Even though scuba divers feel relatively weightless under the surface of the water, they still encounter a lot of resistance in the water from the water against their swim fins when they move to the weight of shifting around their oxygen tank and other scuba gear.
Here are some of the advantages of underwater conditions when it comes to getting a good workout:
- Core engagement: Because of the physics of water, swimmers are forced to use their core muscles (such as their abdominal obliques) far more than someone who is doing a form of ground-based exercise. These are muscles that can sometimes be more difficult to tone using conventional exercises.
- Increased tolerance of lactate and CO2 levels: Scuba diving teaches you to train your respiratory system to take in the minimum amount of oxygen while simultaneously exercising, and this can have a positive conditioning effect on both your muscular and cardiovascular systems.
- Increased cognitive performance: There are lots of things to keep track of simultaneously while scuba diving and these kinds of mental tasks performed while doing an exercise such as swimming have been shown to improve cognitive performance in the linked NIH article.
- Muscle tone and endurance: Aquatic exercise allows a person to build up muscle and cardiovascular endurance (University of Wisconsin) without also subjecting them to impact injuries or overheating, two environmental factors that keep many older individuals from exercising regularly.
The fact that scuba diving is one of the few exercises that take place in a submerged underwater environment means it provides some fitness benefits that you simply cannot get from exercising in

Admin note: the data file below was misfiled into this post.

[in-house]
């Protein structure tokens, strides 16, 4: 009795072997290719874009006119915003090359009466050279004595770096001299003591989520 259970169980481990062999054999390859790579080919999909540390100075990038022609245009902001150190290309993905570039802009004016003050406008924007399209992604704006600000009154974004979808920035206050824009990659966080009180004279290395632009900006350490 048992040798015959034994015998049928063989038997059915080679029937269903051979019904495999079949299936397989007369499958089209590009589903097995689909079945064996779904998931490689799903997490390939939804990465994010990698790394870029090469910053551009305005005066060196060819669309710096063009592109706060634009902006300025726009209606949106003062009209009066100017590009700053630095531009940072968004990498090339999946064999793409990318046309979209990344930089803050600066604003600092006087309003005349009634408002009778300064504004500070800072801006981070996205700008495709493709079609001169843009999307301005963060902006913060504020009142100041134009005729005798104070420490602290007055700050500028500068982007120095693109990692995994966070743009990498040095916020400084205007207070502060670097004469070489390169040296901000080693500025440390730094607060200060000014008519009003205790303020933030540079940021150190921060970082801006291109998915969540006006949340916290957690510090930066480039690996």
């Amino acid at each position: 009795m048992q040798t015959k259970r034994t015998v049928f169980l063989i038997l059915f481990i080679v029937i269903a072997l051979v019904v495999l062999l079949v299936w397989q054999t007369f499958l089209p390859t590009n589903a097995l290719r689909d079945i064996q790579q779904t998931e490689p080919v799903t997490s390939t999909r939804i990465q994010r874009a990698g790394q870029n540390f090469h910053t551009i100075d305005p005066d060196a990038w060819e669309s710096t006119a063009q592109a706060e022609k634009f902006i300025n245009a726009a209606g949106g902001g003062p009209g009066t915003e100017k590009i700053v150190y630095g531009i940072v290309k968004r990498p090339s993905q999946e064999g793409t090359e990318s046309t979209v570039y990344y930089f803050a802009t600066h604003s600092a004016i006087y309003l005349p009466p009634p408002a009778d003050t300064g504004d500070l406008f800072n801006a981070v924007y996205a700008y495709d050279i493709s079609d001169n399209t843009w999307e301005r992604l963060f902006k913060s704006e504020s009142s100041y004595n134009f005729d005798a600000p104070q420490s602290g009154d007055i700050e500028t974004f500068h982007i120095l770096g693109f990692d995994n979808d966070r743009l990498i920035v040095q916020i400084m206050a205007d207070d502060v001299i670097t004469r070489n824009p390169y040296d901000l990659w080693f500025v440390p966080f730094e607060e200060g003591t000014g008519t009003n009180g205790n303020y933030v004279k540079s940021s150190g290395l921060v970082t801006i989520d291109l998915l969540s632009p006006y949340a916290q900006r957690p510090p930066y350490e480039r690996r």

Scuba Diving Allows You to Integrate Fitness and Recreation
A significant factor of whether people can get regular exercise is whether they are able to integrate it into their daily lives. One of the largest pieces of mental resistance to working out regularly is that the time spent in a gym is taking away from time that could be spent hanging out with friends or otherwise having fun.
Scuba diving is thriving as a workout because it allows you to enjoy yourself and the great outdoors while you are exercising. If you are trying to address your mental health, physical health, and emotional health, all while balancing a job and other aspects of your life, scuba diving can be a way to check three of those boxes at once.
Scuba diving is terrific because it is a workout that lets you incorporate so many other aspects that you probably need more of in your life. Did you make a New Year’s resolution to hang out with new people? Scuba diving can allow for that. Want to travel to a few new places that have been hanging out on your bucket list? A scuba diving hobby offers the perfect reason to vacation in exotic new locales and go diving there.
Scuba diving is an excellent source of exercise that can help you tone your muscles, lose weight, and generally get in shape, but it’s also an activity that is so inspiring and fun to participate in that you almost don’t notice you’re getting a workout in while you do it.